Research: Speeding Up the Pharmaceutical Development Process

Breakthrough Could Further Treatment Studies for Progressive Muscular Diseases

Research: Speeding Up the Pharmaceutical Development Process

A team of researchers from University of Central Florida (UCF)’s NanoScience Technology Center have developed the world’s first lab-monitored process to examine muscle function and its response to various treatments. This breakthrough may prove invaluable in furthering research efforts aimed at developing effective treatments for some progressive muscular diseases, such as Amyotrophic Lateral Sclerosis and Myasthenia Gravis.

The research, scheduled to be released today, is featured in the inaugural issue of Technology, a “high-impact-striving” trade journal designed specifically for the greater community of applied researchers, scientists and engineers worldwide. According to its website, Technology will feature the development of cutting-edge new technologies in a broad array of emerging fields of science and engineering.

According to James J. Hickman, Ph.D., professor of chemistry, biomolecular science and electrical engineering at the University of Central Florida, and the senior author of the work, this breakthrough could help speed up the long, arduous pharmaceutical development process.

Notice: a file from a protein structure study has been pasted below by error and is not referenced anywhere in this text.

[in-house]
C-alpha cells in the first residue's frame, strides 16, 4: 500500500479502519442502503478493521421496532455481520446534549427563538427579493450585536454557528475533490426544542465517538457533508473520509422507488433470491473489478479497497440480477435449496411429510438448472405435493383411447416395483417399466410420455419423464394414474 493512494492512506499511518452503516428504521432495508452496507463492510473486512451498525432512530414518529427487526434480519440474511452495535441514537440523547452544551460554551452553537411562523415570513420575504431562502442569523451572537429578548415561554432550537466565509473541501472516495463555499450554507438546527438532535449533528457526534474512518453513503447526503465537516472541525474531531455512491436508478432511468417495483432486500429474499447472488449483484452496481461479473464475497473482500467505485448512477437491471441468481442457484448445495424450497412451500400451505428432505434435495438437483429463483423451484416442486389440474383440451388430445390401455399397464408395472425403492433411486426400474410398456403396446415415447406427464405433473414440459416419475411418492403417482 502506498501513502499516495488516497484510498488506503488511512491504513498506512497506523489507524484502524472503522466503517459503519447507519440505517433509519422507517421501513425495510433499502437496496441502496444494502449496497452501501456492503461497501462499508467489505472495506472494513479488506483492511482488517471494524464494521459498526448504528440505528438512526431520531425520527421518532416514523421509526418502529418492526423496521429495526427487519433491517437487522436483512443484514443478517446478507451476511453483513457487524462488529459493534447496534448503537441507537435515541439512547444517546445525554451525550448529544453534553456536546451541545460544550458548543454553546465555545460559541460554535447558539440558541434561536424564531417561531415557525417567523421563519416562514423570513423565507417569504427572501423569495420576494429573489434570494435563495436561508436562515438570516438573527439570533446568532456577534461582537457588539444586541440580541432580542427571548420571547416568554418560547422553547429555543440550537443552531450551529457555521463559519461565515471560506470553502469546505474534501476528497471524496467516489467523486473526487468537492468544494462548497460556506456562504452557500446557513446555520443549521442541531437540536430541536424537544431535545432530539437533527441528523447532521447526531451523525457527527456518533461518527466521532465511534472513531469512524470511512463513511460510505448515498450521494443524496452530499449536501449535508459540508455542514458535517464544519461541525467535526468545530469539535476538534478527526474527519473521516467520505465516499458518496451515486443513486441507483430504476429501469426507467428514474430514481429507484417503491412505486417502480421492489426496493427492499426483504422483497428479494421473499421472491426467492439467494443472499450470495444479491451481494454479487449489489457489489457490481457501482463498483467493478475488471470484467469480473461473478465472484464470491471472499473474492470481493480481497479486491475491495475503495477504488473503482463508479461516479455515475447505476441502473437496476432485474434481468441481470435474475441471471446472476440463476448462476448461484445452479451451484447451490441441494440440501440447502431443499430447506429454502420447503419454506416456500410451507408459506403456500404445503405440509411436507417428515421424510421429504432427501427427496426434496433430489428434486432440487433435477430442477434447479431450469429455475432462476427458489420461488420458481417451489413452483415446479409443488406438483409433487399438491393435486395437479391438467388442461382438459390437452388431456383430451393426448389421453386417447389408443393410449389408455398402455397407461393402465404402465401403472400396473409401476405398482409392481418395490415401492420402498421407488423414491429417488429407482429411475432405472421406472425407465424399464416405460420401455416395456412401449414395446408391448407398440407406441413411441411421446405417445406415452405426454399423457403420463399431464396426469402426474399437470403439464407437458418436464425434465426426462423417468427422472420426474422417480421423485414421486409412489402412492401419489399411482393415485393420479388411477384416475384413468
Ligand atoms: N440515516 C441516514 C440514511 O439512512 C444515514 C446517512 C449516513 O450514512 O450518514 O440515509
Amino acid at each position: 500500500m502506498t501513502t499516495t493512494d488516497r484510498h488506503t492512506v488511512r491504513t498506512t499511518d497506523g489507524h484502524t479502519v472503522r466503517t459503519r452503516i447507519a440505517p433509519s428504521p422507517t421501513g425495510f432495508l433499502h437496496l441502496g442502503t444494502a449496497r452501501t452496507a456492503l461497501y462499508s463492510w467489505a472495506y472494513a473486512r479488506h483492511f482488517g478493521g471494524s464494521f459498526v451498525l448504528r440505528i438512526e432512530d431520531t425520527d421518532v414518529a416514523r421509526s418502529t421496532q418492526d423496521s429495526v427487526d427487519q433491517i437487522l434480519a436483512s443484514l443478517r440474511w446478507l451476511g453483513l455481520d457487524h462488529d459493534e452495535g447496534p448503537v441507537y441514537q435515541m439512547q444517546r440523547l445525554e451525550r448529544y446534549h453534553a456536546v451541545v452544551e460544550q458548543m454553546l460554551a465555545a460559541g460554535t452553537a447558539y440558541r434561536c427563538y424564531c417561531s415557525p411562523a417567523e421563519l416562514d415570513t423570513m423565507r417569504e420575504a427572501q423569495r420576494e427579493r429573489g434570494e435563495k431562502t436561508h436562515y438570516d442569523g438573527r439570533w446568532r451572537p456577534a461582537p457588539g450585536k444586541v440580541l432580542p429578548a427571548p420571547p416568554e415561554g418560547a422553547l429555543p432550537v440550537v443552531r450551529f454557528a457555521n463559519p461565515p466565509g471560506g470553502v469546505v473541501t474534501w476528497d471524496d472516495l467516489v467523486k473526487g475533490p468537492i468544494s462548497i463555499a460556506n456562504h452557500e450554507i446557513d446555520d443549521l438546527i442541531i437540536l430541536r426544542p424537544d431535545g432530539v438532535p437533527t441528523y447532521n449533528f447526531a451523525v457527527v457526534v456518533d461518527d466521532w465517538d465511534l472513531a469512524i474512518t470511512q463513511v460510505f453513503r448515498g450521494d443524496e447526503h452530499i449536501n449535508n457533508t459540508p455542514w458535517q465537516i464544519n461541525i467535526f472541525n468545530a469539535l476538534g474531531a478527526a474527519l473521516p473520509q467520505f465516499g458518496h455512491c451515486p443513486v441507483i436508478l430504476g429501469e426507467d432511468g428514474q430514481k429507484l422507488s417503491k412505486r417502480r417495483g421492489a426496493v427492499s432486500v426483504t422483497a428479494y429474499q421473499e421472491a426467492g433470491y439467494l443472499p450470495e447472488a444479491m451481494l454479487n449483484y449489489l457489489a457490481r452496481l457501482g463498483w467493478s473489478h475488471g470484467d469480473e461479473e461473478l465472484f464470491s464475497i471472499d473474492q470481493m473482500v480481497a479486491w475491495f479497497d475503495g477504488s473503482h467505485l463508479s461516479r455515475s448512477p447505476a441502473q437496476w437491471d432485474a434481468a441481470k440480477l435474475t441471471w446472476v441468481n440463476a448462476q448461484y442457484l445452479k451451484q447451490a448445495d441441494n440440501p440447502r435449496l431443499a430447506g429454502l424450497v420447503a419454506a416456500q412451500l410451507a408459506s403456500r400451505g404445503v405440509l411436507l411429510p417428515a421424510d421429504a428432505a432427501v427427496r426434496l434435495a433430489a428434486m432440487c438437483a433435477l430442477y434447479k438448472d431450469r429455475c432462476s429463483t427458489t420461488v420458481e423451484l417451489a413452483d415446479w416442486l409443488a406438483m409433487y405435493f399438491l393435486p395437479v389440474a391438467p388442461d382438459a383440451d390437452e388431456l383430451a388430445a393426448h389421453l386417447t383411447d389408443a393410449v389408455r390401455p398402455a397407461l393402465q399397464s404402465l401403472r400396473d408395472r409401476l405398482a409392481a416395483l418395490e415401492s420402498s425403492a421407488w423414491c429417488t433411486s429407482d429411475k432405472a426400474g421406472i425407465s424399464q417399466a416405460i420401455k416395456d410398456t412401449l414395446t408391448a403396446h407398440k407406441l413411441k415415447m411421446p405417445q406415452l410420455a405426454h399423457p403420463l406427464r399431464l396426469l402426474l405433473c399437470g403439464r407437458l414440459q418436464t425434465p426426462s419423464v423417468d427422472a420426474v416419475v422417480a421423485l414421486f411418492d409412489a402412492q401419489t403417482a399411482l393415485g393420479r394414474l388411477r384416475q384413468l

“This technology, while exciting in itself, is part of a larger goal aimed to better mimic conditions in the body,” Hickman said. “The pharmaceutical industry is in desperate need of highly predictive pre-clinical screening systems to streamline the drug development process and shorten current validation protocols, which can take a decade to implement.”

The work builds upon other notable discoveries and breakthroughs by Hickman-led research teams.  Earlier in the year, his team developed a method which uses non-embryonic stem cells to explore treatment options for spinal cord injuries and diseases such as multiple sclerosis.  In 2011, Hickman’s team developed a process which uses stem cells to grow neuromuscular junctions (key connectors used by the brain to control muscles) between human muscle cells and human spinal cord cells. Recently, development of the first derivation of sensory neurons was published in Biomaterials and featured in Neural Cell News 7.11, March 20, 2013.

Additional co-authors of the Technology paper include Alec Smith, PhD, Chris Long, PhD, and Kristen Pirozzi, BS. This work was supported by National Institutes of Health grants R01NS050452 and R01EB009429.